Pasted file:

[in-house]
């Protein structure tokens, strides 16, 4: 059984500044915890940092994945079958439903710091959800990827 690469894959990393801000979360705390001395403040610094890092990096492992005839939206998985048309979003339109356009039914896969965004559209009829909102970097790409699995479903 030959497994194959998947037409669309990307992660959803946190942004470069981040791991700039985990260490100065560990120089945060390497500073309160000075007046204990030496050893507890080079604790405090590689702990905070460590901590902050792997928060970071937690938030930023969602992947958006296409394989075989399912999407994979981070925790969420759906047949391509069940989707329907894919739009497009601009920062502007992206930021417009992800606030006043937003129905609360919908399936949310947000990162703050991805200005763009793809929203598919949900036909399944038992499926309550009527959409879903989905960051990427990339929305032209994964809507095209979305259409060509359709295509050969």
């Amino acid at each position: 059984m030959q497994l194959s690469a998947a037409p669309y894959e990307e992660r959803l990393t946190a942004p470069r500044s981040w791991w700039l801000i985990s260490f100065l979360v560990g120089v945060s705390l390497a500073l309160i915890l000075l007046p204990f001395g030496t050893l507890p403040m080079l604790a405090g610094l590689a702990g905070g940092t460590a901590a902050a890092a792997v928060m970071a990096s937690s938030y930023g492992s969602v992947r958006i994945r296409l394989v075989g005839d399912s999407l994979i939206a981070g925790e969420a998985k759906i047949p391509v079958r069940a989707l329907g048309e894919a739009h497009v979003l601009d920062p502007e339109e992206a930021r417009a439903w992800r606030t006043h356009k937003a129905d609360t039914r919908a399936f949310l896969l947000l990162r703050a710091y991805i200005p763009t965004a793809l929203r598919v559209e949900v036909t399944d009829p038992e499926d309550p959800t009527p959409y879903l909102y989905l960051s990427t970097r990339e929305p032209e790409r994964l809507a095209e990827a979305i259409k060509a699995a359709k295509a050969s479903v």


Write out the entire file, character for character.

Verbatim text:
[in-house]
């Protein structure tokens, strides 16, 4: 059984500044915890940092994945079958439903710091959800990827 690469894959990393801000979360705390001395403040610094890092990096492992005839939206998985048309979003339109356009039914896969965004559209009829909102970097790409699995479903 030959497994194959998947037409669309990307992660959803946190942004470069981040791991700039985990260490100065560990120089945060390497500073309160000075007046204990030496050893507890080079604790405090590689702990905070460590901590902050792997928060970071937690938030930023969602992947958006296409394989075989399912999407994979981070925790969420759906047949391509069940989707329907894919739009497009601009920062502007992206930021417009992800606030006043937003129905609360919908399936949310947000990162703050991805200005763009793809929203598919949900036909399944038992499926309550009527959409879903989905960051990427990339929305032209994964809507095209979305259409060509359709295509050969």
């Amino acid at each position: 059984m030959q497994l194959s690469a998947a037409p669309y894959e990307e992660r959803l990393t946190a942004p470069r500044s981040w791991w700039l801000i985990s260490f100065l979360v560990g120089v945060s705390l390497a500073l309160i915890l000075l007046p204990f001395g030496t050893l507890p403040m080079l604790a405090g610094l590689a702990g905070g940092t460590a901590a902050a890092a792997v928060m970071a990096s937690s938030y930023g492992s969602v992947r958006i994945r296409l394989v075989g005839d399912s999407l994979i939206a981070g925790e969420a998985k759906i047949p391509v079958r069940a989707l329907g048309e894919a739009h497009v979003l601009d920062p502007e339109e992206a930021r417009a439903w992800r606030t006043h356009k937003a129905d609360t039914r919908a399936f949310l896969l947000l990162r703050a710091y991805i200005p763009t965004a793809l929203r598919v559209e949900v036909t399944d009829p038992e499926d309550p959800t009527p959409y879903l909102y989905l960051s990427t970097r990339e929305p032209e790409r994964l809507a095209e990827a979305i259409k060509a699995a359709k295509a050969s479903v």